ECB President Mario Draghi kept borrowing costs at rock bottom levels on Thursday, sticking to his course of ultra-loose monetary policy in spite of a barrage of German criticism of his recipe for tackling the euro zone’s economic malaise.
Having yet to implement or fully explain some of the measures he announced last month, Draghi is set to give investors more information about the European Central Bank’s latest plan to buy corporate bonds.
Ahead a press conference at 1230 GMT, the ECB announced that it would keep its main refinancing operations rate — setting the price for banks to borrow — at zero while it will continue to charge them 0.4 percent for parking money at the ECB.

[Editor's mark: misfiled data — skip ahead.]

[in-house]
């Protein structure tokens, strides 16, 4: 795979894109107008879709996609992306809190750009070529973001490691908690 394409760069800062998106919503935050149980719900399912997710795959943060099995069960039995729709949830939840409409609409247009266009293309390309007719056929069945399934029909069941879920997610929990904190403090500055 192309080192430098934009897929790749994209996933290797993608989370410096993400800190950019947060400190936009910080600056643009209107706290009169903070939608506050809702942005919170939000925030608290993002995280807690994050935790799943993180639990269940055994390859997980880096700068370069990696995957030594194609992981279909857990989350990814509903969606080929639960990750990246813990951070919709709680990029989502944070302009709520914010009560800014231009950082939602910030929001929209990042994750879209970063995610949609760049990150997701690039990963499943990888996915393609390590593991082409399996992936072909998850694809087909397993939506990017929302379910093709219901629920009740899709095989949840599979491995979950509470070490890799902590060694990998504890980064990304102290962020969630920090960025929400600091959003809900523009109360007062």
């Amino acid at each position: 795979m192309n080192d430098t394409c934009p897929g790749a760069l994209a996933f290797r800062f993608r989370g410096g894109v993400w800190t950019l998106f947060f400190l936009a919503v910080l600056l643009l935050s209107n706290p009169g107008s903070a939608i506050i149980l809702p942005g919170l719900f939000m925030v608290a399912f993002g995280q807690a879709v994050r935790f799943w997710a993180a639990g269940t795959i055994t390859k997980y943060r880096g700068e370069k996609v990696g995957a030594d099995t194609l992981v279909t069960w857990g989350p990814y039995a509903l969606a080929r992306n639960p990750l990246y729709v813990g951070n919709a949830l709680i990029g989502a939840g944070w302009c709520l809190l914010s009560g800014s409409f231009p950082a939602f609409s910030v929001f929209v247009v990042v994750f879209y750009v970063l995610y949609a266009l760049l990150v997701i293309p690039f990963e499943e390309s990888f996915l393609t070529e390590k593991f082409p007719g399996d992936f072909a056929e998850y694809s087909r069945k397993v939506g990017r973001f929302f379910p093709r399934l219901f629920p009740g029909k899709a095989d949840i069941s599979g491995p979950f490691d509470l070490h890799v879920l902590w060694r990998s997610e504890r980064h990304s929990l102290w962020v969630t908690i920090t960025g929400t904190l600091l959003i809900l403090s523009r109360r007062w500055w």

Having launched a 1.7 trillion euro ($1.93 trillion) money-printing scheme and offered to pay banks to borrow from it to urge them to lend, the ECB will maintain a holding pattern for now.
Its biggest headache may be a nasty spat with Berlin after Finance Minister Wolfgang Schaeuble said its policies were causing “extraordinary” problems for Germany and were in part to blame for the rise of the right-wing anti-immigration Alternative for Germany (AfD).
Late on Wednesday, Schaeuble stuck to this tough line, saying that “a long period with zero and negative interest rates is not a sensible situation”.